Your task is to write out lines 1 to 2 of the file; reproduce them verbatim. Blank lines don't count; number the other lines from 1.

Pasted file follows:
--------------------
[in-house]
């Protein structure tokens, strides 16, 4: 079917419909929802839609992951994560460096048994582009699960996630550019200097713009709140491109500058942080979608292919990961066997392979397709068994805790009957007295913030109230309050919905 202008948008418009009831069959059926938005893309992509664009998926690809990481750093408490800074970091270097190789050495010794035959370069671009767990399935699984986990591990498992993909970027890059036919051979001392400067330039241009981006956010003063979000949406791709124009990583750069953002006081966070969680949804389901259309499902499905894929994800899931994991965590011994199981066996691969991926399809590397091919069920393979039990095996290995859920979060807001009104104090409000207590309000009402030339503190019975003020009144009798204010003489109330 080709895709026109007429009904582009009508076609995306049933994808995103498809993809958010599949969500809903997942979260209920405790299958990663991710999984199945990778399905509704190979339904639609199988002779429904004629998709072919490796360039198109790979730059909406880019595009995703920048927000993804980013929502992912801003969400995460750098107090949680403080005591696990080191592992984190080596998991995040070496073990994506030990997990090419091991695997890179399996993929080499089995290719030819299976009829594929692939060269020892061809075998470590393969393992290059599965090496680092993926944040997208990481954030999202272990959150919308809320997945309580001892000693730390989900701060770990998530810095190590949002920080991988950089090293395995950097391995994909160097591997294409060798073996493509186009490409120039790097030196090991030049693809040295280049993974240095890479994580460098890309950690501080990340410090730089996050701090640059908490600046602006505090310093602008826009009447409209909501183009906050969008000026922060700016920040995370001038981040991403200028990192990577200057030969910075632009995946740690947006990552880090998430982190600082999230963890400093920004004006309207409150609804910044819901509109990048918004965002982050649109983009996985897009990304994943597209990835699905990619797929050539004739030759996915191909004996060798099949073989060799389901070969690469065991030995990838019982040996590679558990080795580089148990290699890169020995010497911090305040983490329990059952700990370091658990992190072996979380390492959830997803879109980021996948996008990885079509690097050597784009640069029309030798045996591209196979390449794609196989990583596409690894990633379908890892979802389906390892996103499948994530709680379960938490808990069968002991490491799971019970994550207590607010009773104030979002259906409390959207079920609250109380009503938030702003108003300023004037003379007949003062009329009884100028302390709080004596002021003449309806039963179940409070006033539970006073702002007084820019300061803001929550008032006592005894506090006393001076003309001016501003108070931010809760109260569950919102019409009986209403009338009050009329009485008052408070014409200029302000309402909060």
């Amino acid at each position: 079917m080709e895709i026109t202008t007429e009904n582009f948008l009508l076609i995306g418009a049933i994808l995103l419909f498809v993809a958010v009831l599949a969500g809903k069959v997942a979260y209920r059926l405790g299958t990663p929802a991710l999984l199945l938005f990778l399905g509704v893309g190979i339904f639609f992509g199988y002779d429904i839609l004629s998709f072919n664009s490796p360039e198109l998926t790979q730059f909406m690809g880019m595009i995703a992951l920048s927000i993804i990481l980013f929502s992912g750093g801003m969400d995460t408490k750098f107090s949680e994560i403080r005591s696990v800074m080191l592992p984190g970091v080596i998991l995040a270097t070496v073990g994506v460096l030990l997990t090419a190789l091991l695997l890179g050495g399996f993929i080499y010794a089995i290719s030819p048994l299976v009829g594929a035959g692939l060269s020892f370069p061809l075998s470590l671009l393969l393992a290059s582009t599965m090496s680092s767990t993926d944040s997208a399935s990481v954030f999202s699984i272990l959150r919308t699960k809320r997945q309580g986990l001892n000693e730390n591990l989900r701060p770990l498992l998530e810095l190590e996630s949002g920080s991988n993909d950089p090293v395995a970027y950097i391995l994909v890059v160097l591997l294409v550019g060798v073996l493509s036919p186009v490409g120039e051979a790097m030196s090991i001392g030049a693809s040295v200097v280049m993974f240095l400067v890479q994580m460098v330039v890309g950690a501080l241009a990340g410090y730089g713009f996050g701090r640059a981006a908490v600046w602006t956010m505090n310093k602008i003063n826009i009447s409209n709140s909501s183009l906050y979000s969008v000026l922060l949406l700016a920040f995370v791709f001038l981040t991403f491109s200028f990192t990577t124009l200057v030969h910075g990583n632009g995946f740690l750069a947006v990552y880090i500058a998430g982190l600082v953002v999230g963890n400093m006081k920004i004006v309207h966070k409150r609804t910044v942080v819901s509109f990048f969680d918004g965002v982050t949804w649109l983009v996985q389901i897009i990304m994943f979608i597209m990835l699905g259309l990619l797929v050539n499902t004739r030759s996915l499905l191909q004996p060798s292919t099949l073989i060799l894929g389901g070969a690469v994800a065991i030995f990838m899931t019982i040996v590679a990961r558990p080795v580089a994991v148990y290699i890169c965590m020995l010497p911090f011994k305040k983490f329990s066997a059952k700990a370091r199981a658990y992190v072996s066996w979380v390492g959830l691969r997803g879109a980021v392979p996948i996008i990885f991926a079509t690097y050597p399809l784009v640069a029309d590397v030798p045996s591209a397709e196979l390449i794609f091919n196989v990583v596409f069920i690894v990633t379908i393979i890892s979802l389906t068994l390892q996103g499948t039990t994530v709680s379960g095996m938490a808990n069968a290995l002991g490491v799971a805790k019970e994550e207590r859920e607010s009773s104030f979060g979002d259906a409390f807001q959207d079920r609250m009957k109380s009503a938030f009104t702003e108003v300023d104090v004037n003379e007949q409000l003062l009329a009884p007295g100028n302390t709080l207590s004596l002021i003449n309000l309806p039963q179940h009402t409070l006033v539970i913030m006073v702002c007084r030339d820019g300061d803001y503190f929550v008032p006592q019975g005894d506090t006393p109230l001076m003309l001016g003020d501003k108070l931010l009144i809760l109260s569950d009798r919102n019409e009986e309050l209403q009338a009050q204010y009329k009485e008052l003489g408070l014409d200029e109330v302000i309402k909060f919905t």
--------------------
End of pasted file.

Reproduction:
[in-house]
């Protein structure tokens, strides 16, 4: 079917419909929802839609992951994560460096048994582009699960996630550019200097713009709140491109500058942080979608292919990961066997392979397709068994805790009957007295913030109230309050919905 202008948008418009009831069959059926938005893309992509664009998926690809990481750093408490800074970091270097190789050495010794035959370069671009767990399935699984986990591990498992993909970027890059036919051979001392400067330039241009981006956010003063979000949406791709124009990583750069953002006081966070969680949804389901259309499902499905894929994800899931994991965590011994199981066996691969991926399809590397091919069920393979039990095996290995859920979060807001009104104090409000207590309000009402030339503190019975003020009144009798204010003489109330 080709895709026109007429009904582009009508076609995306049933994808995103498809993809958010599949969500809903997942979260209920405790299958990663991710999984199945990778399905509704190979339904639609199988002779429904004629998709072919490796360039198109790979730059909406880019595009995703920048927000993804980013929502992912801003969400995460750098107090949680403080005591696990080191592992984190080596998991995040070496073990994506030990997990090419091991695997890179399996993929080499089995290719030819299976009829594929692939060269020892061809075998470590393969393992290059599965090496680092993926944040997208990481954030999202272990959150919308809320997945309580001892000693730390989900701060770990998530810095190590949002920080991988950089090293395995950097391995994909160097591997294409060798073996493509186009490409120039790097030196090991030049693809040295280049993974240095890479994580460098890309950690501080990340410090730089996050701090640059908490600046602006505090310093602008826009009447409209909501183009906050969008000026922060700016920040995370001038981040991403200028990192990577200057030969910075632009995946740690947006990552880090998430982190600082999230963890400093920004004006309207409150609804910044819901509109990048918004965002982050649109983009996985897009990304994943597209990835699905990619797929050539004739030759996915191909004996060798099949073989060799389901070969690469065991030995990838019982040996590679558990080795580089148990290699890169020995010497911090305040983490329990059952700990370091658990992190072996979380390492959830997803879109980021996948996008990885079509690097050597784009640069029309030798045996591209196979390449794609196989990583596409690894990633379908890892979802389906390892996103499948994530709680379960938490808990069968002991490491799971019970994550207590607010009773104030979002259906409390959207079920609250109380009503938030702003108003300023004037003379007949003062009329009884100028302390709080004596002021003449309806039963179940409070006033539970006073702002007084820019300061803001929550008032006592005894506090006393001076003309001016501003108070931010809760109260569950919102019409009986209403009338009050009329009485008052408070014409200029302000309402909060």